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Comment: "Mr. Spock" is everywhere today (Score 3, Insightful) 278

by msobkow (#49149645) Attached to: Leonard Nimoy Dies At 83

I find it gratifying to see that Mr. Nimoy is being remembered on every website and feed that I've visited today. And not merely remembered, but remembered by more people than I've ever seen pay tribute at the same time. Even the passing of Robin Williams wasn't marked with as many posts and comments.

RIP, Leonard.

Comment: Sickening (Score 1) 177

by msobkow (#49145673) Attached to: Facebook Puts Users On Suicide Watch

It's absolutely sickening how many trolls have responded to this topic with comments about people "just wanting attention" or the world being better off without them, and other such tripe.

The absolute cruelty and judgementalism of people who've never dealt with chronic depression or mental illness is just shameful.

This is the "intelligent" commentary of slashdot nowadays?

Man has this place ever gone down hill. How I long for the days of harmless "trolls" posting comments about Natalie Portman and hot grits, which did nothing more than annoy instead of being outright mean, spiteful, and hurtful.

Comment: After which managers toss the "bad" estimates (Score 2) 319

by msobkow (#49143587) Attached to: The Programmers Who Want To Get Rid of Software Estimates

My experience has been that management comes to the developers for estimates. They provide those estimates to the end users. The end users bitch, whine, and complain that they need it to be done in half that time.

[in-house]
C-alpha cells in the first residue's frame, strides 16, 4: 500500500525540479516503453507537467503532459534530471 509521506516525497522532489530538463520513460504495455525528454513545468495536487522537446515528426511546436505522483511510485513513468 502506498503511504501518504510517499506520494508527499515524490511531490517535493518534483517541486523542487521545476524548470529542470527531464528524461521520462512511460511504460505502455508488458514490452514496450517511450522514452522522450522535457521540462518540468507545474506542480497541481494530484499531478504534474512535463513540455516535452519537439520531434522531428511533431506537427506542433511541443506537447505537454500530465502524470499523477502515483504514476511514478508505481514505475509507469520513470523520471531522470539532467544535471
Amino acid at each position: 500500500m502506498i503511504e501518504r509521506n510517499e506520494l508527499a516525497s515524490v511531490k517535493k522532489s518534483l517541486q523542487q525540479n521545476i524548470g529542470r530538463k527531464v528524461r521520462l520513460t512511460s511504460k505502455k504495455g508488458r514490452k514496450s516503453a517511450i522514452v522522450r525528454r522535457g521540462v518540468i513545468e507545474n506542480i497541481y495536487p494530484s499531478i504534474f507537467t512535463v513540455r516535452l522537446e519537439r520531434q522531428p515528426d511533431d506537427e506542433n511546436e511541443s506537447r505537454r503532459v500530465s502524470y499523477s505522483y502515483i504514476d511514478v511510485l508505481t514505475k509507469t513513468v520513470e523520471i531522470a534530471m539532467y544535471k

Management then comes back to the dev team and tells them they've agreed to get the project done in half the time that was estimated.

Then both management and the user community bitch when their "estimates/targets" aren't met, and who is blamed for the issue?

The developers.

The developers always are to blame for computer problems, never the bad specs, the conflicting specs, the unknown variables, the use of "new technology" that some vendor flim-flammed onto the department/team, or anything or anyone else.

Screw 'em. Now that I'm retired, I'll never have to give anything more than the most vague ballpark estimate of how long it will take me to do something ever again. Instead, on my pet project, I just bullet point some of the things I intend to work on next -- and even that is subject to change. The lack of stress and the freedom to live my life according to my own whims and needs has proven an invaluable source of improvement in my "quality of life."

What a shame I've never encountered a job that would let you do that.

Comment: Journalism has already been crowdsourced (Score 1) 247

by msobkow (#49134889) Attached to: 5 White Collar Jobs Robots Already Have Taken